More than 200 people turned out for a town hall meeting hosted Saturday, July 17 by U.S. Rep. Sean Casten, D-Downers Grove.
The meeting, held at the American Legion Post 80 in Downers Grove, marks the first in-person event that the congressman has organized since the pandemic took hold. Casten said he was excited to meet face-to-face with his constituents.
The town hall did not focus on a singular topic, rather an array of issues that concern residents of the 6th Congressional District. From the pandemic and civil unrest to the 2020 election and the events that transpired Jan. 6 at the U.S. Capitol, Casten acknowledged that a lot has changed since the last time he hosted an in-person event.
One audience member questioned why all of a sudden federal lawmakers are keen about pushing for an infrastructure bill. Casten acknowledged that lawmakers should have addressed infrastructure a long time ago and said it’s an issue holding everyone back.
“We have done infrastructure in this country, we just haven’t replaced at the rate it’s deteriorating,” Casten said. “Part of the reason for that is because we have, and I think this is personally a mistake. … We have always funded roads and bridges with a gasoline tax. The gasoline tax has not been raised in over a decade. As the cost of construction grows with inflation, the bucket of money we have to pay for it hasn’t risen and the vehicle miles driven haven’t kept up with it, either.”
The infrastructure bill touted by President Joe Biden promises to pay for improvements without raising taxes on the middle class, which Casten said makes for good and reasonable politics in the near term but is problematic at the same time.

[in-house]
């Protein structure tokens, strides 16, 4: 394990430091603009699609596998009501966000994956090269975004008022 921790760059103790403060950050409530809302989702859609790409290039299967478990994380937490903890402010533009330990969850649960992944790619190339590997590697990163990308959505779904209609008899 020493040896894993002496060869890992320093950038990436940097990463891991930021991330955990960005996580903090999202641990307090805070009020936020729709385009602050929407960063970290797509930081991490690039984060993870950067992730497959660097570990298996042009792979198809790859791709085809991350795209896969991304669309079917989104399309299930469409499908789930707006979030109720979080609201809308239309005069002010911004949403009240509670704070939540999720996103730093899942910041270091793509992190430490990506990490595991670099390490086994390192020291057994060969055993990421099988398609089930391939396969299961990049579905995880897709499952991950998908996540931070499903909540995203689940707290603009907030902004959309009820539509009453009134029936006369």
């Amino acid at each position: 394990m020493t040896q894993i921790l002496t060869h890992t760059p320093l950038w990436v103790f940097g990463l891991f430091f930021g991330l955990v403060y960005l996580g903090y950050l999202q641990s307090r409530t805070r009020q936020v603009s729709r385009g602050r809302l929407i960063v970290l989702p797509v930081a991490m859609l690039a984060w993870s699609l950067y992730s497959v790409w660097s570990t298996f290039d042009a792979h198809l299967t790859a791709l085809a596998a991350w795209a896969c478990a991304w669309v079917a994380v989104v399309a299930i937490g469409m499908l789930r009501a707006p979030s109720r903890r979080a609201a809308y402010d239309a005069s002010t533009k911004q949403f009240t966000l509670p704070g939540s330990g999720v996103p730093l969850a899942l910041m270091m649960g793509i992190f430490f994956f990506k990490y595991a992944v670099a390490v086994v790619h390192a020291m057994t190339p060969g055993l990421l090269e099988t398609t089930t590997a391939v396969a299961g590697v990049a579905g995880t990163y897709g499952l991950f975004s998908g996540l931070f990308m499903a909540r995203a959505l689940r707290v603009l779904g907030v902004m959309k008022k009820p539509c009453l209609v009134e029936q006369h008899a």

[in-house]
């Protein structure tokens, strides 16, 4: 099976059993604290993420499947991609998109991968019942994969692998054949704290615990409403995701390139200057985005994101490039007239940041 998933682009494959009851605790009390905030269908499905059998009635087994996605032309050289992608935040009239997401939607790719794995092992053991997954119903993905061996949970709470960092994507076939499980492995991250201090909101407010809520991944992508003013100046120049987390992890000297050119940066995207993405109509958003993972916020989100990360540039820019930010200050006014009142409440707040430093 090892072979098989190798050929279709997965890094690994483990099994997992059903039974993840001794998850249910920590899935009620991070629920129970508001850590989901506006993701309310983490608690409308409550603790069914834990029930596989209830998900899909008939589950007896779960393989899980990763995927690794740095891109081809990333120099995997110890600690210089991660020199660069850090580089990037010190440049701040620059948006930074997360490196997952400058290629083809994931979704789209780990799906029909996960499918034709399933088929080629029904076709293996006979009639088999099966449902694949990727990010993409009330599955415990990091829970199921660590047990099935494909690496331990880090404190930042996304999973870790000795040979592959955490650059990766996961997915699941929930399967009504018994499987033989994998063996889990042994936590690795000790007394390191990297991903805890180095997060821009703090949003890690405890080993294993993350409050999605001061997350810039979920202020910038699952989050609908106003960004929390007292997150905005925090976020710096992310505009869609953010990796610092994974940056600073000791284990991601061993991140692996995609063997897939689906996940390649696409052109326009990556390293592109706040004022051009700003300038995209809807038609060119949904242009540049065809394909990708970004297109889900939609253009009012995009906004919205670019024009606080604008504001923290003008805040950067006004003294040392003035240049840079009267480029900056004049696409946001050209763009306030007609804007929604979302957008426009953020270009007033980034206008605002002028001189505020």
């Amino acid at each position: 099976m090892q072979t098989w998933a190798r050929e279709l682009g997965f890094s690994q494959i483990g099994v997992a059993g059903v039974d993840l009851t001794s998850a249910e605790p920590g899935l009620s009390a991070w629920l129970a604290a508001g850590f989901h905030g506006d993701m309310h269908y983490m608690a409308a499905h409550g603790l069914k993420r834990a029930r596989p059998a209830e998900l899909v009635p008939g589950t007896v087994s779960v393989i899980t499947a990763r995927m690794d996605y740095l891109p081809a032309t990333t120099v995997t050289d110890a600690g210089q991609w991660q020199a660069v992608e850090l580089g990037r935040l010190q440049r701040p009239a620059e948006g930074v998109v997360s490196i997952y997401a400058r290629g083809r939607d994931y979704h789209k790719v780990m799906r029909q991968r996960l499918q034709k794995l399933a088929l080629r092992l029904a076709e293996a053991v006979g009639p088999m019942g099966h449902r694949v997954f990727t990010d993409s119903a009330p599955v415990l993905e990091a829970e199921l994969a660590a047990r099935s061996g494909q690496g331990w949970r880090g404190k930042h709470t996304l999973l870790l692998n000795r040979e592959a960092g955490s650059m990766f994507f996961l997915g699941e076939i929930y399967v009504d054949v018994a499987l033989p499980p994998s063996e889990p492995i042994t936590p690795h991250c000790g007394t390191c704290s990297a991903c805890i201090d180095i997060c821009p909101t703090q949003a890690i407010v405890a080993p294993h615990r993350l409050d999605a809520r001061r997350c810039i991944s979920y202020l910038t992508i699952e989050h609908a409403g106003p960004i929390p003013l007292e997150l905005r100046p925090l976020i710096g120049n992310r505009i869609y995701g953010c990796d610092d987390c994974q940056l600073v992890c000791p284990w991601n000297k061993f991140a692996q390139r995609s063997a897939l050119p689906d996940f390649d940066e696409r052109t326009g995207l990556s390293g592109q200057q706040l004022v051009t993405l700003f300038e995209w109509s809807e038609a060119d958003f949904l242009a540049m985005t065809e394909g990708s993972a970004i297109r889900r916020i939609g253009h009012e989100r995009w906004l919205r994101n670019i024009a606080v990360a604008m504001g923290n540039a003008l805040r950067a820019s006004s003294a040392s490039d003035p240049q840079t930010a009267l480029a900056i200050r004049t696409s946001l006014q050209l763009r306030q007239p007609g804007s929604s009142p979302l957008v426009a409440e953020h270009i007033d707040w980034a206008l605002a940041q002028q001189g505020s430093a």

“I think there’s a problem fundamentally when the thing that causes infrastructure to wear out imposes a cost that scales with one metric and the thing you need to pay for infrastructure scales with another,” he said.
When asked if Biden has demonstrated adequate leadership to show people the important role that vaccines play in navigating the pandemic, Casten said he supports the president’s decision not to mandate vaccines for those attending White House events.
“In my ideal world, everybody who doesn’t have some medical reason they should get vaccinated or is too young to be eligible should be vaccinated,” he said. “It makes us all safer. It prevents the spread. It keeps people from dying. The nature of our legal system is we don’t do that in this country. … I don’t think we need to relitigate how we’ve interpreted those freedoms in our courts, but I think we’re all trying to strike a balance between making sure that vaccine access doesn’t limit vaccine availability and then trying to make sure that everybody who has access goes and gets vaccinated.”
Naperville News 17’s Megann Horstead reports.
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